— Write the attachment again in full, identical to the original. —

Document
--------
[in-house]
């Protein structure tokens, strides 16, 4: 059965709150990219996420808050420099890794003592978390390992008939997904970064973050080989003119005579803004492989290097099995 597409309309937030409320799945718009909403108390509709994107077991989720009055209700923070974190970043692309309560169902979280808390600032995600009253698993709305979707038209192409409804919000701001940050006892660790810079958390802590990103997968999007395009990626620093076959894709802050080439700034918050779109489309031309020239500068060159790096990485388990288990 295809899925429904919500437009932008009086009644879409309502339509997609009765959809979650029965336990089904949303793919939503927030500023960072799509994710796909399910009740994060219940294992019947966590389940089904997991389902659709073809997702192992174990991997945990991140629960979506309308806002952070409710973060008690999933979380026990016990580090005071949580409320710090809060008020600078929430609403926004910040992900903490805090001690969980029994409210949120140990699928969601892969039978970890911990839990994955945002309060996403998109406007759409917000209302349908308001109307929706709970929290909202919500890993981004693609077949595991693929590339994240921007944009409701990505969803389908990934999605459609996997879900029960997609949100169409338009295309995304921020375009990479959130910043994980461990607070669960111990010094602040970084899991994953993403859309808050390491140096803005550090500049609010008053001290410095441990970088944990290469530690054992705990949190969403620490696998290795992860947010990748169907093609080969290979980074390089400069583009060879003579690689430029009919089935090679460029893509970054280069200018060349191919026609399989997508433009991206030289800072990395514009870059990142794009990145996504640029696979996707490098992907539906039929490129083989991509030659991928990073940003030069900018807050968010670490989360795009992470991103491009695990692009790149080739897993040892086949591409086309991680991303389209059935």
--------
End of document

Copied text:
[in-house]
């Protein structure tokens, strides 16, 4: 059965709150990219996420808050420099890794003592978390390992008939997904970064973050080989003119005579803004492989290097099995 597409309309937030409320799945718009909403108390509709994107077991989720009055209700923070974190970043692309309560169902979280808390600032995600009253698993709305979707038209192409409804919000701001940050006892660790810079958390802590990103997968999007395009990626620093076959894709802050080439700034918050779109489309031309020239500068060159790096990485388990288990 295809899925429904919500437009932008009086009644879409309502339509997609009765959809979650029965336990089904949303793919939503927030500023960072799509994710796909399910009740994060219940294992019947966590389940089904997991389902659709073809997702192992174990991997945990991140629960979506309308806002952070409710973060008690999933979380026990016990580090005071949580409320710090809060008020600078929430609403926004910040992900903490805090001690969980029994409210949120140990699928969601892969039978970890911990839990994955945002309060996403998109406007759409917000209302349908308001109307929706709970929290909202919500890993981004693609077949595991693929590339994240921007944009409701990505969803389908990934999605459609996997879900029960997609949100169409338009295309995304921020375009990479959130910043994980461990607070669960111990010094602040970084899991994953993403859309808050390491140096803005550090500049609010008053001290410095441990970088944990290469530690054992705990949190969403620490696998290795992860947010990748169907093609080969290979980074390089400069583009060879003579690689430029009919089935090679460029893509970054280069200018060349191919026609399989997508433009991206030289800072990395514009870059990142794009990145996504640029696979996707490098992907539906039929490129083989991509030659991928990073940003030069900018807050968010670490989360795009992470991103491009695990692009790149080739897993040892086949591409086309991680991303389209059935």